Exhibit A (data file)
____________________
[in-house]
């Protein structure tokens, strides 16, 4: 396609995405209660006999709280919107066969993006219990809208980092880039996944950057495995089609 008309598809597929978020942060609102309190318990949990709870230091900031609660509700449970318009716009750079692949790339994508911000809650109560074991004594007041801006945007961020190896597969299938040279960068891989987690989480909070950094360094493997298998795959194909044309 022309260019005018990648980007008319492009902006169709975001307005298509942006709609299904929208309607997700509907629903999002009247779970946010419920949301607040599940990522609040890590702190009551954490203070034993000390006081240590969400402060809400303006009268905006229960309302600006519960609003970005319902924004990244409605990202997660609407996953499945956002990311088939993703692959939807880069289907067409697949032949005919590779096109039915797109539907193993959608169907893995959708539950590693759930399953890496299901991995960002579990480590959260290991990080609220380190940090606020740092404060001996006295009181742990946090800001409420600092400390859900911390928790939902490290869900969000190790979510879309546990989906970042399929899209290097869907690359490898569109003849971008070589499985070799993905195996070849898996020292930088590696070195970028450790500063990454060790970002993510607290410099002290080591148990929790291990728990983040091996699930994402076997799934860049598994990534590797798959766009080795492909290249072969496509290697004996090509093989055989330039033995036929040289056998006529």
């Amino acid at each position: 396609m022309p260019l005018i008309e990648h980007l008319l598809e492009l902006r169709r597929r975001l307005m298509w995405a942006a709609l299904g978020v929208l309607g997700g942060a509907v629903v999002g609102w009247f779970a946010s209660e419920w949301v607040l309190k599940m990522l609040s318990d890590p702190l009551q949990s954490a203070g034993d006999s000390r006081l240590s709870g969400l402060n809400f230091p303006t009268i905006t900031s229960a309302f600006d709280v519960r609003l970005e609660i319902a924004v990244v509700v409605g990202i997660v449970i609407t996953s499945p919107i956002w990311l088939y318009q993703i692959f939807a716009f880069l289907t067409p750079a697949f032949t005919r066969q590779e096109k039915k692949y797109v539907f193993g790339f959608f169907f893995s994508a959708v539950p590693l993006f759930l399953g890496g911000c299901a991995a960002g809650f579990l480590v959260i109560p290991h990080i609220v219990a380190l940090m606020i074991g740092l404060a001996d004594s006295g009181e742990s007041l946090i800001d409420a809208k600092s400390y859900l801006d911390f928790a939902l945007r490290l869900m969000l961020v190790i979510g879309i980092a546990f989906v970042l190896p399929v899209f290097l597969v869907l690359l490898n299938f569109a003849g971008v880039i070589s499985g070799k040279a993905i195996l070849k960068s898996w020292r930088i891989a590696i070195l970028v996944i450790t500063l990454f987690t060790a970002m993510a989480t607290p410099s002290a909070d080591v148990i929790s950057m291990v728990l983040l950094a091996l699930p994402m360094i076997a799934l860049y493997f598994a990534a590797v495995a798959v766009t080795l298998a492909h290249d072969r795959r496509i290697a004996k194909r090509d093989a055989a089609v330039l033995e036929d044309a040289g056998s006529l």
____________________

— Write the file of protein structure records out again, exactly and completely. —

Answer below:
[in-house]
């Protein structure tokens, strides 16, 4: 396609995405209660006999709280919107066969993006219990809208980092880039996944950057495995089609 008309598809597929978020942060609102309190318990949990709870230091900031609660509700449970318009716009750079692949790339994508911000809650109560074991004594007041801006945007961020190896597969299938040279960068891989987690989480909070950094360094493997298998795959194909044309 022309260019005018990648980007008319492009902006169709975001307005298509942006709609299904929208309607997700509907629903999002009247779970946010419920949301607040599940990522609040890590702190009551954490203070034993000390006081240590969400402060809400303006009268905006229960309302600006519960609003970005319902924004990244409605990202997660609407996953499945956002990311088939993703692959939807880069289907067409697949032949005919590779096109039915797109539907193993959608169907893995959708539950590693759930399953890496299901991995960002579990480590959260290991990080609220380190940090606020740092404060001996006295009181742990946090800001409420600092400390859900911390928790939902490290869900969000190790979510879309546990989906970042399929899209290097869907690359490898569109003849971008070589499985070799993905195996070849898996020292930088590696070195970028450790500063990454060790970002993510607290410099002290080591148990929790291990728990983040091996699930994402076997799934860049598994990534590797798959766009080795492909290249072969496509290697004996090509093989055989330039033995036929040289056998006529």
């Amino acid at each position: 396609m022309p260019l005018i008309e990648h980007l008319l598809e492009l902006r169709r597929r975001l307005m298509w995405a942006a709609l299904g978020v929208l309607g997700g942060a509907v629903v999002g609102w009247f779970a946010s209660e419920w949301v607040l309190k599940m990522l609040s318990d890590p702190l009551q949990s954490a203070g034993d006999s000390r006081l240590s709870g969400l402060n809400f230091p303006t009268i905006t900031s229960a309302f600006d709280v519960r609003l970005e609660i319902a924004v990244v509700v409605g990202i997660v449970i609407t996953s499945p919107i956002w990311l088939y318009q993703i692959f939807a716009f880069l289907t067409p750079a697949f032949t005919r066969q590779e096109k039915k692949y797109v539907f193993g790339f959608f169907f893995s994508a959708v539950p590693l993006f759930l399953g890496g911000c299901a991995a960002g809650f579990l480590v959260i109560p290991h990080i609220v219990a380190l940090m606020i074991g740092l404060a001996d004594s006295g009181e742990s007041l946090i800001d409420a809208k600092s400390y859900l801006d911390f928790a939902l945007r490290l869900m969000l961020v190790i979510g879309i980092a546990f989906v970042l190896p399929v899209f290097l597969v869907l690359l490898n299938f569109a003849g971008v880039i070589s499985g070799k040279a993905i195996l070849k960068s898996w020292r930088i891989a590696i070195l970028v996944i450790t500063l990454f987690t060790a970002m993510a989480t607290p410099s002290a909070d080591v148990i929790s950057m291990v728990l983040l950094a091996l699930p994402m360094i076997a799934l860049y493997f598994a990534a590797v495995a798959v766009t080795l298998a492909h290249d072969r795959r496509i290697a004996k194909r090509d093989a055989a089609v330039l033995e036929d044309a040289g056998s006529l």